The Australian War Memorial has unveiled a new memorial dedicated to, and created by, military working dogs and their handlers.

Military working dogs have served alongside Australia’s defence forces since the First World War, and continue to play a vital role in domestic and international operations today. The memorial titled Circling into sleep, unveiled on 24 February in the Memorial’s Sculpture Garden, honours generations of dogs who have served, given their unconditional loyalty and, in many cases, their lives, to a common cause.

Acting Director of the Australian War Memorial Major General (Ret’d) Brian Dawson said the new memorial serves as a reminder of the invaluable contribution of military working dogs, as well as the special bond between dogs and their handlers.

“The Australian Defence Force has a long tradition of working with dogs, from the First World War through to operations in places such as Afghanistan, East Timor and Somalia,” Major General (Ret’d) Dawson said.

“In 2017, the ADF commissioned the Canine Operations Service Medal, becoming the first military in the world to specifically recognise and honour the contributions of military working dogs.”

The ashes of Aussie, Military Working Dog 426, were interred within the memorial on 4 December 2019. As a military working dog, Aussie served in Australian domestic and international operations including the Solomon Islands in 2004 and four deployments to Afghanistan with the Explosive Detection Dog Team. Described as a tireless worker, Aussie began to slow down after retirement and died in 2017, aged 16.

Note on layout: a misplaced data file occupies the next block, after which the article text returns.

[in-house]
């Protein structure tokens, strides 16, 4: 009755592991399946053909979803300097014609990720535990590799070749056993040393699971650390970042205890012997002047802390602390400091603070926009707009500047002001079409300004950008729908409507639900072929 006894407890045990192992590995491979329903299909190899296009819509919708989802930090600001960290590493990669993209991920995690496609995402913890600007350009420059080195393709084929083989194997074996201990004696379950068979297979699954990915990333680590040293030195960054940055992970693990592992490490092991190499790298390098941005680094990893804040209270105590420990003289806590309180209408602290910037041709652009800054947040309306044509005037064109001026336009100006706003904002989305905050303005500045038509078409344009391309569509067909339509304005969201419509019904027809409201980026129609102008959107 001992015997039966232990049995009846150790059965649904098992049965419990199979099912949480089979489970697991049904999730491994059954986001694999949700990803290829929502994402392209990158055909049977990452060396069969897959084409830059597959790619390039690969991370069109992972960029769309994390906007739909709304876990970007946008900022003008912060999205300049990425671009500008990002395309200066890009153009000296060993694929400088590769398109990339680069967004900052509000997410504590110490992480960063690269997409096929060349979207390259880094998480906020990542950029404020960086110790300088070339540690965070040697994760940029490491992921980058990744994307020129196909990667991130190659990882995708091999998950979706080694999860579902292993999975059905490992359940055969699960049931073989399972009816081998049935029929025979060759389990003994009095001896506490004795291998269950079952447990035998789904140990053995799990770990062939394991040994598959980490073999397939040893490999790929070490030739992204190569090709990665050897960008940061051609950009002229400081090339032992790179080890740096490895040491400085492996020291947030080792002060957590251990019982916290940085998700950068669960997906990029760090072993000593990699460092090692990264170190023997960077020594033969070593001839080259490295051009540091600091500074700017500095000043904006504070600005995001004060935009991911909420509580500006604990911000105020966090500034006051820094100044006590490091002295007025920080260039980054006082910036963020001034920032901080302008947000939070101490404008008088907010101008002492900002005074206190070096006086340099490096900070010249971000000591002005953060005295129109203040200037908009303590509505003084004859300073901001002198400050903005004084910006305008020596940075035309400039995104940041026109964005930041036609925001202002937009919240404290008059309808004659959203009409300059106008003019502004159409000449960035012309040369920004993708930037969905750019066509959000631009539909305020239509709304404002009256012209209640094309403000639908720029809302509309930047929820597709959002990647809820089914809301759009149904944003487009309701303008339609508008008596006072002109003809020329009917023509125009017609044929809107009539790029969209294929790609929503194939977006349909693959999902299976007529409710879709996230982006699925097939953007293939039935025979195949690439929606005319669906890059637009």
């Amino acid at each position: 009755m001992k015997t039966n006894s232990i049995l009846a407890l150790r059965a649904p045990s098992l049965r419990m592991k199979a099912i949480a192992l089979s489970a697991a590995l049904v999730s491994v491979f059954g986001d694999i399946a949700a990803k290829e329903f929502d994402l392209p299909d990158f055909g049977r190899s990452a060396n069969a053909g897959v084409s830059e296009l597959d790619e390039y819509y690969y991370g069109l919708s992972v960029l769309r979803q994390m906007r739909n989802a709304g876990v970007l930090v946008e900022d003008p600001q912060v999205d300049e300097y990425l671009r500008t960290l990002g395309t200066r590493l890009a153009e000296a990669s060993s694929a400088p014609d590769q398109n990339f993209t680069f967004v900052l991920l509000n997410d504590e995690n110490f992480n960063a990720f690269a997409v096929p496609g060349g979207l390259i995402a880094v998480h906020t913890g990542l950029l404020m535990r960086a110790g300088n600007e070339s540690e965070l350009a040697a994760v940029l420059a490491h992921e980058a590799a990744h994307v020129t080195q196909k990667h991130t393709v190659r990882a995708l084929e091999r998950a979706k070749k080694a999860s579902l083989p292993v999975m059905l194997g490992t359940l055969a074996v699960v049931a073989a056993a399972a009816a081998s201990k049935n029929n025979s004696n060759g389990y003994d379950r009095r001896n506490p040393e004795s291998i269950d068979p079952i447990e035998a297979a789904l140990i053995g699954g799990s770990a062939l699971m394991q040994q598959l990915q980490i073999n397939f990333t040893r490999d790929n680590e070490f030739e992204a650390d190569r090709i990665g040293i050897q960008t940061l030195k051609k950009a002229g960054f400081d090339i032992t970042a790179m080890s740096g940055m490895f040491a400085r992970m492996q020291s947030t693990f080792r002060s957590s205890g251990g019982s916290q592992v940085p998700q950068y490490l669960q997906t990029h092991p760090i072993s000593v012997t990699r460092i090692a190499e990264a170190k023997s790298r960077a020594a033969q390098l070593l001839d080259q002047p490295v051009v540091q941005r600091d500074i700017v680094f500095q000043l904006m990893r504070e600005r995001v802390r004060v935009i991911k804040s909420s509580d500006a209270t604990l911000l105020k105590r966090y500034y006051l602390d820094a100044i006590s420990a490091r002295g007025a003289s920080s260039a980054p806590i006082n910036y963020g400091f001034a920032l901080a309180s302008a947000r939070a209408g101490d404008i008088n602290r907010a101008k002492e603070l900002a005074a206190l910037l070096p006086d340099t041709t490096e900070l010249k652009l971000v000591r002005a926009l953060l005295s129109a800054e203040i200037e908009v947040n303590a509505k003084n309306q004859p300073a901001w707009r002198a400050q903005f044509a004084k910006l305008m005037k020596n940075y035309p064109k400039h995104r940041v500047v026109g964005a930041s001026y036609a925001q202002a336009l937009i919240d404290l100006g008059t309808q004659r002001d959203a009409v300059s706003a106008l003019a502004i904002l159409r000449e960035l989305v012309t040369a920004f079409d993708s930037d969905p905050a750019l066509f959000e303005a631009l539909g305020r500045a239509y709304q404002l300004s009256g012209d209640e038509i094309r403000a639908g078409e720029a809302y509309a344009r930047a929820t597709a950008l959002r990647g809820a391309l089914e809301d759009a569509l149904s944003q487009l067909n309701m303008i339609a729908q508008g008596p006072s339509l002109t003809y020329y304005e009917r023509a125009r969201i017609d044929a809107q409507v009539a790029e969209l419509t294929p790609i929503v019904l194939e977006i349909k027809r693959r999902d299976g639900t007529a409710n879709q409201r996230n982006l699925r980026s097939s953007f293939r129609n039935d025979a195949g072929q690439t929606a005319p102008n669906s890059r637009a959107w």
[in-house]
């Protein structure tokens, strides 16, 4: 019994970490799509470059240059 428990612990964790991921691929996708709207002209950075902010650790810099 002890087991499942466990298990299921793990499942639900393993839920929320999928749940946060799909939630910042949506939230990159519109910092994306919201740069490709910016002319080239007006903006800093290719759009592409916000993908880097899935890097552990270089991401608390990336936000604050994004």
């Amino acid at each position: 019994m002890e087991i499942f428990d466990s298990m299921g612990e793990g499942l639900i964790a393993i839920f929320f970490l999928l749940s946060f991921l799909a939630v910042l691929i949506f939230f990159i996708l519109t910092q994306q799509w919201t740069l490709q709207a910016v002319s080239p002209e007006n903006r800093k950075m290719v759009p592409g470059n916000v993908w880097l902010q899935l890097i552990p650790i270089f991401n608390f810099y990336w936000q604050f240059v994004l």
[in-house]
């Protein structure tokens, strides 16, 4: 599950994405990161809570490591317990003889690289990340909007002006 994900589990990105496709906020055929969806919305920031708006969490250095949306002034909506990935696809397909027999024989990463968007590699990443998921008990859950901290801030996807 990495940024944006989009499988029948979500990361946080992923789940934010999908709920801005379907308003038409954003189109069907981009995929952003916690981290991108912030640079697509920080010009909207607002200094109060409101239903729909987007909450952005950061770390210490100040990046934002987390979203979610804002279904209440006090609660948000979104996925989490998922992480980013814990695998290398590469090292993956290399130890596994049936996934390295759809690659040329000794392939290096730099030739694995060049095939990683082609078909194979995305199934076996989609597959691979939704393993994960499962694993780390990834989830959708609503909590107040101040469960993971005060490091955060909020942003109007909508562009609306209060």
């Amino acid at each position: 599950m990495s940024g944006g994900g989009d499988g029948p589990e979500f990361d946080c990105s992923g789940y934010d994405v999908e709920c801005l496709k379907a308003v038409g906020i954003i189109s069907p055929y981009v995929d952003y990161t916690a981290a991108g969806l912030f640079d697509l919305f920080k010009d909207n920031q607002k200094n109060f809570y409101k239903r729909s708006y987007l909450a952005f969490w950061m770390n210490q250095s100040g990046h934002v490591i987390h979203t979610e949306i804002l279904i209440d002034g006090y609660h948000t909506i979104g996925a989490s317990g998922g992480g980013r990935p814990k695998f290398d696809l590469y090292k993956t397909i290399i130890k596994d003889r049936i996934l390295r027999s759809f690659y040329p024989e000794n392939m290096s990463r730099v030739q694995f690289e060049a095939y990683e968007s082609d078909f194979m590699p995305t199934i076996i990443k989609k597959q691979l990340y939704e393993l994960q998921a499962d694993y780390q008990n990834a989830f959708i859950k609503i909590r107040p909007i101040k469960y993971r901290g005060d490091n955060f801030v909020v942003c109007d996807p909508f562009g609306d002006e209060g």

“Dogs including Aussie, whose ashes are interred here, have detected explosives, searched for and attacked the enemy, provided base security, and laid their lives on the line to save others. Unveiled on the National Day for War Animals in Australia, this memorial is a fitting tribute to their loyalty, bravery and sacrifice,” Major General (Ret’d) Dawson said.

Circling into sleep was created by renowned artist Steven Holland, with help from an Explosive Detection Dog called Billie and herr handler. Billie was trained to walk in a tight circle on a bed of soft clay to create the paw-print track which spirals into the memorial, representing the steps of a dog as it circles into sleep.

“This is the dogs’ memorial. It is low to the ground and humble,” Mr Holland said.

“The tear stone and the paw prints symbolise the remembrance of military dogs. Through their playfulness and curiosity, their intelligence and insight, their bravery and their faithfulness, they made a profound impact.”

Read more: https://www.awm.gov.au/articles/blog/in-honour-of-the-military-working-dogs